Celebrating 20+ Years of Domain Driven Design (DDD) and EIP
Twenty years is a long time in anyone’s life, but for an information technology book it is pretty much an entire lifetime.
Unless, of course, you are talking about Domain Driven Design (DDD) by Eric Evans, and Enterprise Integration Patterns (EIP) by Gregor Hohpe and Bobby Woolf, two seminal books that recently celebrated their 20th birthdays.
According to Microsoft: Domain-Driven Design (DDD) is a collection of principles and patterns that help developers craft elegant object systems. Properly applied it can lead to software abstractions called domain models. These models encapsulate complex business logic, closing the gap between business reality and code.”
Meanwhile, Enterprise Integration Patterns provides a consistent vocabulary and visual notation framework to describe large-scale integration solutions across many technologies, an Amazon blurb about the book said. It provides a catalog of 65 patterns, with real-world solutions to help engineers design effective messaging solutions for their enterprise.
Yet, while much has changed, the design patterns, principles, and practices in these classic books are still very relevant 20 years later — in some ways more than ever.
A review for DDD on Amazon, Dec. 31, 2022, said: “Great book for creating APIs. After reading this book, I felt head and shoulders above my peers on how to create APIs.”
Similarly, a recent review for EIP on Amazon said: “It’s 2023 and the book is STILL relevant…because this book isn’t about any particular technology, it’s about explaining patterns that you can reach for again and again.”
Interestingly, both books understand that component design and integration go hand-in-hand. For example, DDD’s Aggregate pattern warns of the perils of shared database locking schemes for distributed transactions.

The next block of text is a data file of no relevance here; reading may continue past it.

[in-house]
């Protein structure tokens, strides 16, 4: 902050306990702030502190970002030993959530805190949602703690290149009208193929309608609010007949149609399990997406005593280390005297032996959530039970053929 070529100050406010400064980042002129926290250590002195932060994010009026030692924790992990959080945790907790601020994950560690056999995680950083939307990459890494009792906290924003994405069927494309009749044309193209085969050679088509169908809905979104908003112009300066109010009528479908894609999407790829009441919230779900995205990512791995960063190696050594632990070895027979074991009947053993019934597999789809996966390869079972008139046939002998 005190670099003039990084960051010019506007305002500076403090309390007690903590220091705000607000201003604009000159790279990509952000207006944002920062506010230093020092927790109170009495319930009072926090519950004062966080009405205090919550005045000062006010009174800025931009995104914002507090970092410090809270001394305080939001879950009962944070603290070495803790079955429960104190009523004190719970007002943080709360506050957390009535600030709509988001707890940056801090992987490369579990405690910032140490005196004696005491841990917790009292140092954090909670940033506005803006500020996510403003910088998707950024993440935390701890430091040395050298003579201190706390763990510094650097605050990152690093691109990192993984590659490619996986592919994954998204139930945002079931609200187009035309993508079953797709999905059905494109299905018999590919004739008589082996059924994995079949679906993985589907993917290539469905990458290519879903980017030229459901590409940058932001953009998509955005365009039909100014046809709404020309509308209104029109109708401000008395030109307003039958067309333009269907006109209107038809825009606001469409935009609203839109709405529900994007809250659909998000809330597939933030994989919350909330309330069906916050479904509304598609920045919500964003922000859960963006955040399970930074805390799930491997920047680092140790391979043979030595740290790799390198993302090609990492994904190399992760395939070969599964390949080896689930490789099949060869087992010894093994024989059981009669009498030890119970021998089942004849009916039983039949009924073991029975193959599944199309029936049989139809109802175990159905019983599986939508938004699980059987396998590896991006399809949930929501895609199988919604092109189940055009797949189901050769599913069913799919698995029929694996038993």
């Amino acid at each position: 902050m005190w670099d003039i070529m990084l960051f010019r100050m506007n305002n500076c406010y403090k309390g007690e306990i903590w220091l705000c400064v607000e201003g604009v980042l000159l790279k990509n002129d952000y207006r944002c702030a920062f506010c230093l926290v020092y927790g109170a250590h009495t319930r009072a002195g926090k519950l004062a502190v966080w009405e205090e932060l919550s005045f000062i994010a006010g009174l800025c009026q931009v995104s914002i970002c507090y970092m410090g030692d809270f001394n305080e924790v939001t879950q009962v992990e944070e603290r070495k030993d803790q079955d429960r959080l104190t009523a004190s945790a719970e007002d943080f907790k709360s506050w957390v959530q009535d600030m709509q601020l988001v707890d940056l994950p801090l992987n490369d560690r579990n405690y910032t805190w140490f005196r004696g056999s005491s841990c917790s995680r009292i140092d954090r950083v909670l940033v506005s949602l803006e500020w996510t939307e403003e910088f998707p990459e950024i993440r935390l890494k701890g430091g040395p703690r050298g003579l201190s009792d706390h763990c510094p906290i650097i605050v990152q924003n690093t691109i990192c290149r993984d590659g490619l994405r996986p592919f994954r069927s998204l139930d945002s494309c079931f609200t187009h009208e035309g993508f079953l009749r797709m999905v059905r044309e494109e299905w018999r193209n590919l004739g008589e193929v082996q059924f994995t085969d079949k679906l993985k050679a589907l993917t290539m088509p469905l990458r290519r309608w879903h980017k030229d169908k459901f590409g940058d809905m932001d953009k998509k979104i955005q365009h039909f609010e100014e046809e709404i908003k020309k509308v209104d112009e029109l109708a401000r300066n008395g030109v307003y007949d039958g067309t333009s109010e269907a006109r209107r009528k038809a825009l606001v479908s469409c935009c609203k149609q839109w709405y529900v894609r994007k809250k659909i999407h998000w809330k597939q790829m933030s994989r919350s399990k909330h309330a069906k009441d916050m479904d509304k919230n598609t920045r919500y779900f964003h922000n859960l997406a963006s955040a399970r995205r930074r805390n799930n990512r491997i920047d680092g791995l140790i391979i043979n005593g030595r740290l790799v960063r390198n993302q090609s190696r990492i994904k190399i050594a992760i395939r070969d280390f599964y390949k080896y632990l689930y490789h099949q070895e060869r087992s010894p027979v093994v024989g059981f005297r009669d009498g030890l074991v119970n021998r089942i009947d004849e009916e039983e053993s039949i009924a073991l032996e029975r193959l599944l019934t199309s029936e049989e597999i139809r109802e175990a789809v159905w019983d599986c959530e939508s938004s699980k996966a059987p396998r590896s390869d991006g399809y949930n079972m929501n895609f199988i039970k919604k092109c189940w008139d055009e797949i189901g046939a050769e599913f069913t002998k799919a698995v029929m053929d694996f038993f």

“DDD and EIP are counterparts that fit well together. EIP focuses on helping multiple applications work together as one whereas DDD shows how to model domain functionality within an application,” Woolf told The New Stack. “It’s like the lines and the boxes — your architecture needs both” added Hohpe.
One clear reason DDD and EIP remain so relevant is that they are not primarily books about technology. They are foundational books, focusing on concepts and trade-offs, while using technology as examples rather than as the main subject.
The list of patterns formalized in EIP is the foundation for several successful commercial integration products, such as Mule, Camel, and WSO2 Micro Integrator. Each of these products offers domain-specific language templates for the patterns, turning the design patterns into an executable domain language.
Both DDD and EIP have been proven over the past two decades to simplify the design and development process for complex systems and have recently been shown to be very applicable to microservices patterns.
A lot of pixels have been spilled in support of the monolith versus microservices debates. One thing it seems everyone can agree on however is the complexity of microservices. This complexity breaks down into two dimensions: the inherent complexity of the business domain and the technical complexity of building and operating a distributed system.